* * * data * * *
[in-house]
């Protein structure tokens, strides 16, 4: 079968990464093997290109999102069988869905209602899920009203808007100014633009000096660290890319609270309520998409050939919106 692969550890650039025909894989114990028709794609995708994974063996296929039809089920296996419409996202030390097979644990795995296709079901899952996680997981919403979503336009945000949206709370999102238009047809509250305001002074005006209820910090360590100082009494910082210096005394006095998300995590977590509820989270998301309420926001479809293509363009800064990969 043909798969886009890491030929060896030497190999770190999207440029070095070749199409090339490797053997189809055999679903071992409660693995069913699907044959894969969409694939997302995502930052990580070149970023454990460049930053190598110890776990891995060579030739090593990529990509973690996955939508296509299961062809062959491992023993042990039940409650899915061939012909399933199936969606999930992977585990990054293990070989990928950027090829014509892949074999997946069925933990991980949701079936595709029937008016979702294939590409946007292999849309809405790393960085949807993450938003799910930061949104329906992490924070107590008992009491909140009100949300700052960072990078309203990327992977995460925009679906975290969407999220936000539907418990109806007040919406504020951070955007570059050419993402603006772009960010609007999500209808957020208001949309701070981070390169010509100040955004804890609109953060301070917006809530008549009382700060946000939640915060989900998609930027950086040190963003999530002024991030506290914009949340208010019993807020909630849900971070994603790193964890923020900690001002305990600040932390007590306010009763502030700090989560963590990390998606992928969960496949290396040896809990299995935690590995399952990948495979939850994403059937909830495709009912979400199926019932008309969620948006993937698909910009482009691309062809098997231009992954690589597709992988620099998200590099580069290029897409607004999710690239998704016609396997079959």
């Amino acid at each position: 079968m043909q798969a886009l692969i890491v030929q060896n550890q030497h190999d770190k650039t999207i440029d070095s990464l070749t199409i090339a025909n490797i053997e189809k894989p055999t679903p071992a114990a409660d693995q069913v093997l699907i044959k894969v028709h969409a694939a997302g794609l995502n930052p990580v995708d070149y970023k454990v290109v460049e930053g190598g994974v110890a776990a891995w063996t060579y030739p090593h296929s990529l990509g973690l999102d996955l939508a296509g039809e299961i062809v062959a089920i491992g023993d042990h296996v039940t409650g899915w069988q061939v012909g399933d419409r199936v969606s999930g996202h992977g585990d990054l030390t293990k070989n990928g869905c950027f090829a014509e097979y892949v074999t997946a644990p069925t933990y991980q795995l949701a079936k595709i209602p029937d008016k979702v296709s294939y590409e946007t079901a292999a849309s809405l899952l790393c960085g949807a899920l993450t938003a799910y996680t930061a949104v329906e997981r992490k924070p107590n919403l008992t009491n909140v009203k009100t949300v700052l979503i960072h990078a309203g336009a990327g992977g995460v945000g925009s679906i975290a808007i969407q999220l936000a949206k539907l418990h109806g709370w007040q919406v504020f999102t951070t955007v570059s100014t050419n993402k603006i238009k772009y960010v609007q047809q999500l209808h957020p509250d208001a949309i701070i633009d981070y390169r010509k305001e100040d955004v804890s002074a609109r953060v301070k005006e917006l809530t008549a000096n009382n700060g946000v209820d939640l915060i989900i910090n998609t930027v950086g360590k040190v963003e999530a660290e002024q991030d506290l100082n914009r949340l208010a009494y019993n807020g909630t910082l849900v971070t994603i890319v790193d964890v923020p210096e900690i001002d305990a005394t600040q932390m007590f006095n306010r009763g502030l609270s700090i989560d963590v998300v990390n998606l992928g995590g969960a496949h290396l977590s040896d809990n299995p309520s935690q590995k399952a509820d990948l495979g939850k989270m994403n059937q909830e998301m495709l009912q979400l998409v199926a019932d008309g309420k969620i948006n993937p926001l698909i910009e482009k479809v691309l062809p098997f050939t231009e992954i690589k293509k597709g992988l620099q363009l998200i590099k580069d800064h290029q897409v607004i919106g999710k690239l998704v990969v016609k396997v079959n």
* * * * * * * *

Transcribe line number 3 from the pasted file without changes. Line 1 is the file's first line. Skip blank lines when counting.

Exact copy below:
């Amino acid at each position: 079968m043909q798969a886009l692969i890491v030929q060896n550890q030497h190999d770190k650039t999207i440029d070095s990464l070749t199409i090339a025909n490797i053997e189809k894989p055999t679903p071992a114990a409660d693995q069913v093997l699907i044959k894969v028709h969409a694939a997302g794609l995502n930052p990580v995708d070149y970023k454990v290109v460049e930053g190598g994974v110890a776990a891995w063996t060579y030739p090593h296929s990529l990509g973690l999102d996955l939508a296509g039809e299961i062809v062959a089920i491992g023993d042990h296996v039940t409650g899915w069988q061939v012909g399933d419409r199936v969606s999930g996202h992977g585990d990054l030390t293990k070989n990928g869905c950027f090829a014509e097979y892949v074999t997946a644990p069925t933990y991980q795995l949701a079936k595709i209602p029937d008016k979702v296709s294939y590409e946007t079901a292999a849309s809405l899952l790393c960085g949807a899920l993450t938003a799910y996680t930061a949104v329906e997981r992490k924070p107590n919403l008992t009491n909140v009203k009100t949300v700052l979503i960072h990078a309203g336009a990327g992977g995460v945000g925009s679906i975290a808007i969407q999220l936000a949206k539907l418990h109806g709370w007040q919406v504020f999102t951070t955007v570059s100014t050419n993402k603006i238009k772009y960010v609007q047809q999500l209808h957020p509250d208001a949309i701070i633009d981070y390169r010509k305001e100040d955004v804890s002074a609109r953060v301070k005006e917006l809530t008549a000096n009382n700060g946000v209820d939640l915060i989900i910090n998609t930027v950086g360590k040190v963003e999530a660290e002024q991030d506290l100082n914009r949340l208010a009494y019993n807020g909630t910082l849900v971070t994603i890319v790193d964890v923020p210096e900690i001002d305990a005394t600040q932390m007590f006095n306010r009763g502030l609270s700090i989560d963590v998300v990390n998606l992928g995590g969960a496949h290396l977590s040896d809990n299995p309520s935690q590995k399952a509820d990948l495979g939850k989270m994403n059937q909830e998301m495709l009912q979400l998409v199926a019932d008309g309420k969620i948006n993937p926001l698909i910009e482009k479809v691309l062809p098997f050939t231009e992954i690589k293509k597709g992988l620099q363009l998200i590099k580069d800064h290029q897409v607004i919106g999710k690239l998704v990969v016609k396997v079959n």